Editor's note: Standard-Examiner photojournalist Reynaldo Leal spent more than a month in Syria and Turkey on a freelance assignment. This is the first in an occasional series of stories about his experience.
ALEPPO, Syria -- The children sat huddled together at their desks. Small puffs of breath formed around their mouths as they repeated every word the teacher said.
It was cold in the concrete classroom. Without electricity or fuel for heaters, however, it was useless to complain.
Next door, the middle school had been rocketed by the Syrian Army. Debris from that explosion damaged one of the walls of the elementary school. The students were all moved to rooms on the first floor because the second floor was too dangerous.
Despite these conditions, 600 children and 20 volunteers continued to show up every day at the Mohammed Al-Masri School.
"We don't have children here in Aleppo, my friend," said Yusef, our interpreter. "Everyone is a fighter."
Excitement, then panic
I crossed the border from Turkey into Syria the day before with writer Malcolm Garcia. I imagined the devastation as we drove past a dozen rebel checkpoints in the countryside. Excitement surged through me. Then I wondered if it would be like the 2004 American offensive in Fallujah, Iraq, that I participated in as a Marine infantryman.
Panic replaced excitement as scenes from my time in war took hold and I regretted stepping on to Syrian soil and having to leave my wife and son for this assignment.
We arrived in Aleppo that night. The city was engulfed in darkness and the only signs of life were at the Free Syrian Army checkpoints along the way.
Suddenly, our driver began flipping the headlights off and on.
"What is that for?" Malcolm asked.
"There is a sniper," the driver said. "He shoots at cars here."
Malcolm sank into his seat. I did, too.
Hoping for help
That night, we stayed in our interpreter's apartment. Yusef had just graduated with a master's degree in architecture from the University of Aleppo when the government began shooting at protesters in cities like Hama and Homs.
He had always heard of men being arrested and sent away to secret prisons for speaking their mind and criticizing the government. But he couldn't understand why a man would kill his own people, why the military was so eager to murder Syrians.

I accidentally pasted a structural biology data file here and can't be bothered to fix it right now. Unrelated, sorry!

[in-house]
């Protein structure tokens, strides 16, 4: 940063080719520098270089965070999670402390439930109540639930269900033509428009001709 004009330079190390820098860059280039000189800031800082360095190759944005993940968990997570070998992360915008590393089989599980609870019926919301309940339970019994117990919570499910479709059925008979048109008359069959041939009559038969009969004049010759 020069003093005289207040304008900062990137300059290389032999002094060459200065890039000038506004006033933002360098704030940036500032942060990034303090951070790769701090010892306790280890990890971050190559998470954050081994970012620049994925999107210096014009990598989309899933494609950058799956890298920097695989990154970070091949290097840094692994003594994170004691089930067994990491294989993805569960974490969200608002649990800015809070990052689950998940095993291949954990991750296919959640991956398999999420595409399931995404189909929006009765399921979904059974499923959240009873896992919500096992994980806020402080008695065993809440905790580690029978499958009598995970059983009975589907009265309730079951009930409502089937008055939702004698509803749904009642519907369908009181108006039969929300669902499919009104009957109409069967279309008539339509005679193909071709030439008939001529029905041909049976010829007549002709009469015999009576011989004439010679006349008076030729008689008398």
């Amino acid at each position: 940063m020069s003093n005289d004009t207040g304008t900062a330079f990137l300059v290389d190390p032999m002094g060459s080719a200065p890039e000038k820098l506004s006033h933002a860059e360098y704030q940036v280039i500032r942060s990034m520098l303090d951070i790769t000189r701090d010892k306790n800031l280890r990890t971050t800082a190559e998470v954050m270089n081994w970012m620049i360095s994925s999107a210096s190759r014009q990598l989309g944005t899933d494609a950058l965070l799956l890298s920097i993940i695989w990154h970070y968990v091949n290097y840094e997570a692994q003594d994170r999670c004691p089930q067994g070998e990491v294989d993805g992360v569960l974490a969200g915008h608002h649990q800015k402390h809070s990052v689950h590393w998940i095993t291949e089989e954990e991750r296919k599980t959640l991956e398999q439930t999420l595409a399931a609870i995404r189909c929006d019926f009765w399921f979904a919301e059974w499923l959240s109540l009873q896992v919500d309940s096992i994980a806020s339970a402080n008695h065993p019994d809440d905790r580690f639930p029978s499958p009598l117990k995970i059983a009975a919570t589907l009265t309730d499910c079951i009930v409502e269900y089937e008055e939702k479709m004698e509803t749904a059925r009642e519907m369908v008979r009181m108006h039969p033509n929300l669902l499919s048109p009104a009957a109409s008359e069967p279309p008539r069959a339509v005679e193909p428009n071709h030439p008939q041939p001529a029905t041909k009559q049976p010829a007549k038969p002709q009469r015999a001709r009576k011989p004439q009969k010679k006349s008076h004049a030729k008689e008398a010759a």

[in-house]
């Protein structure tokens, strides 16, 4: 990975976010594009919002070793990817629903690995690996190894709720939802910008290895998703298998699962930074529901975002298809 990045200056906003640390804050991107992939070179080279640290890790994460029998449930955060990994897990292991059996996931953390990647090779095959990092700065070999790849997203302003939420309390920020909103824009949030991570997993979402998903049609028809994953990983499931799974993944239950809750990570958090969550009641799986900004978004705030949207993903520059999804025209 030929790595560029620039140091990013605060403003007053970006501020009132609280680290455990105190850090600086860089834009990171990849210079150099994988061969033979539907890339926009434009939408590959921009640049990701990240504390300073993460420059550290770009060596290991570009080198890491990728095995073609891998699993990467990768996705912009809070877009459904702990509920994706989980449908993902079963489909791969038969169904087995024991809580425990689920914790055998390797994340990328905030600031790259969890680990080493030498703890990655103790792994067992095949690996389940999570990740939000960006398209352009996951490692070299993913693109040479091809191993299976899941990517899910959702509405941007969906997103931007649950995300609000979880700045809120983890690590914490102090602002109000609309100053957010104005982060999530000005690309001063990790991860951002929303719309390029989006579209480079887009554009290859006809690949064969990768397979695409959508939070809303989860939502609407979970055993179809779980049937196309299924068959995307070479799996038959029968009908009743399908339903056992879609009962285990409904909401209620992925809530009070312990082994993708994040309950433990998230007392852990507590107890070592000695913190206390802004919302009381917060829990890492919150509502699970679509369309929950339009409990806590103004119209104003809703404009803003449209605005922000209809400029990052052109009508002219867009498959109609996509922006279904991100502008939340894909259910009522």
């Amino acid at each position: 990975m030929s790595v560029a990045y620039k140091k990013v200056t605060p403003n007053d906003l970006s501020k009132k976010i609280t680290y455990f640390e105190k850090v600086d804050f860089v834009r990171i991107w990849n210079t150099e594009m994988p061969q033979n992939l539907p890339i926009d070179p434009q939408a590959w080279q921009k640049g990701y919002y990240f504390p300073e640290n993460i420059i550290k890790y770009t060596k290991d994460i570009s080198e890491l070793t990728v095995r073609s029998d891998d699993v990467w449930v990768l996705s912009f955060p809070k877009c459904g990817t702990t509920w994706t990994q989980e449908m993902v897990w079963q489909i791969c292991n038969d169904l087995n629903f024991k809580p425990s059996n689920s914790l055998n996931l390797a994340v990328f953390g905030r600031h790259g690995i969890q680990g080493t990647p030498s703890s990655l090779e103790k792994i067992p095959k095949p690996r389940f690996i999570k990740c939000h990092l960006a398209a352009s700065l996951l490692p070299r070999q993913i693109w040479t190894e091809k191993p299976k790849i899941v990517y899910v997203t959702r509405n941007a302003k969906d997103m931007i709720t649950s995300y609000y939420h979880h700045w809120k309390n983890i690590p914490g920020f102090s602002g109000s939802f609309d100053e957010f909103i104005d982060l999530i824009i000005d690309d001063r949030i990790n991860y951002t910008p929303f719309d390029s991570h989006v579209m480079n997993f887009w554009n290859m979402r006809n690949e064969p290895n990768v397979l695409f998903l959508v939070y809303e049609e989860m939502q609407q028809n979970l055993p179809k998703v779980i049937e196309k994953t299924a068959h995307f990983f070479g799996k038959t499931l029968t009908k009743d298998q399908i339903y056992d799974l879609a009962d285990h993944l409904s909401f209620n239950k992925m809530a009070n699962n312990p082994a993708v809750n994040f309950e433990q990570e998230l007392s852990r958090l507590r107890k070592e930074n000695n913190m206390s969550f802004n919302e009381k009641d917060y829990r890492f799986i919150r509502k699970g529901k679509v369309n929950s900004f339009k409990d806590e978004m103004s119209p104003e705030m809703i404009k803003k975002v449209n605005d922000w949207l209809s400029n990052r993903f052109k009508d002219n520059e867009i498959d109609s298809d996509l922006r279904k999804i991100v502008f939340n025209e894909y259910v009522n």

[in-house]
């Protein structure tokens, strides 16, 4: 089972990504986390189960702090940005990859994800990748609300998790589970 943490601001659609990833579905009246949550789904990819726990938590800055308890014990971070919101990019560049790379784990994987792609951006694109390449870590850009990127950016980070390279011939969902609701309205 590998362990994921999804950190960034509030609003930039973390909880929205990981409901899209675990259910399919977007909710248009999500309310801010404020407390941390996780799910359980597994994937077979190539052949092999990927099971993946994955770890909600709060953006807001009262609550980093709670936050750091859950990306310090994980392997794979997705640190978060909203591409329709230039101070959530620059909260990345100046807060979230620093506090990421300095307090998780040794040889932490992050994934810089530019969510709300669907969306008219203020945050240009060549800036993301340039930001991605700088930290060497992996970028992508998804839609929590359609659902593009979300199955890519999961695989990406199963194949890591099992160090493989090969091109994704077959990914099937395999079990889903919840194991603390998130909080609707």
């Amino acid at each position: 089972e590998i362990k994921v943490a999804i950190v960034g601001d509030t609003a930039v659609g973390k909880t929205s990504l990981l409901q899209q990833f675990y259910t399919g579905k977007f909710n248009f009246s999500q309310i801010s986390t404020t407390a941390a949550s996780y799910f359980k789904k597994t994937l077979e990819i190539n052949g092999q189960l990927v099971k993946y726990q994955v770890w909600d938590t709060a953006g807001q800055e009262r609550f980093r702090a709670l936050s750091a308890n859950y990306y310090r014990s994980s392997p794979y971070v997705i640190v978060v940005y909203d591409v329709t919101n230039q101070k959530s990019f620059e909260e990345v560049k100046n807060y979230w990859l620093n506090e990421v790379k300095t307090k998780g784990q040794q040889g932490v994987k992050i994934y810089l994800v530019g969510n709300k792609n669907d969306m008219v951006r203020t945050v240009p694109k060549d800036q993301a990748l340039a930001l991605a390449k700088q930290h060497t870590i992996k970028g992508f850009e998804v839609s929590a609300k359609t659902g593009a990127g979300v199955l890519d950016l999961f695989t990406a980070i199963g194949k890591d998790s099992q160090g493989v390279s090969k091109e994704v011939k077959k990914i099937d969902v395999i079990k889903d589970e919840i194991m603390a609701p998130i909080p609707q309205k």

The room was silent for a second, but the question, one that I would hear continuously throughout my stay in Aleppo, was finally asked between sips of tea.
"Why won't America help us?"
I became an unwilling representative for my country in Syria.
"I don't know," was my answer. He was visibly unhappy with my quick deflection of his question.
I felt inadequate. How could I tell this man who I had just met that my government couldn't help them the way he wanted? We couldn't hand over weapons, ammunition and funds to a revolution that involved Islamic groups.
We had done that already, to some extent, in Libya, and the blowback from that was already visible in Mali.
How could I tell him that the American people were just too tired of war? After a decade of fighting in Iraq and Afghanistan and a bad economy, Americans were ready to look inward. Our problems came first, and Syria was not part of the equation.
Life in Aleppo
The next morning, we zigzagged through the war-torn city on the way to our first interview. The scars from the 21-month uprising were evident everywhere.
A shredded ambulance abandoned on the side of the road. A body, stretched out on a gurney and left outside the main hospital. Heaps of trash piled up in alleys. It was exactly how I had imagined it.
However, I saw something completely unexpected. The blown-up buildings and armed men were there, but so were the people trying to return to their normal lives. Shopkeepers and food vendors shouted out their specials as families walked along the streets.
"This was all liberated by the FSA a few months ago," Yusef said. "Inshallah (God willing), they will free more neighborhoods soon."
For those who stayed in the city and didn't escape to Turkey or Lebanon, this was life in the "free" areas of Aleppo, he said.
Moving on with life
People going on with their business, quietly hoping their homes weren't the next ones to be rocketed and that their children would be spared for another day and night.
It soon became evident that we had missed the major offensive in Aleppo. It would never be as bad as I imagined it on the ride from Turkey, and I was glad. The assignment quickly became less about blood and guts and more about the people and their will to survive.
As the days passed, I met and photographed FSA fighters, Syrian Army defectors, torture survivors, parents of martyrs, emergency room doctors and student activists.
Every one of them said they knew they were doing the right thing. Yes, the situation was bad, but everything would return to normal one day. They would all go back to their old lives, and it would be better once President Bashar Asaad fell and the country was free.
But everyone had a different interpretation of "freedom." Some said it meant doing whatever they wanted, while others felt it was important to stay within the parameters of their Islamic beliefs.
No one knew what the new government should look like or how problems with the Kurds and Alawites would be resolved.
What will happen once the government falls? Who will create the new order and laws? Who will be in charge, the activists or the fighters?
Although uncertainty isn't a good reason to endure a ruthless dictator, it will make things difficult long after the dust settles in Syria.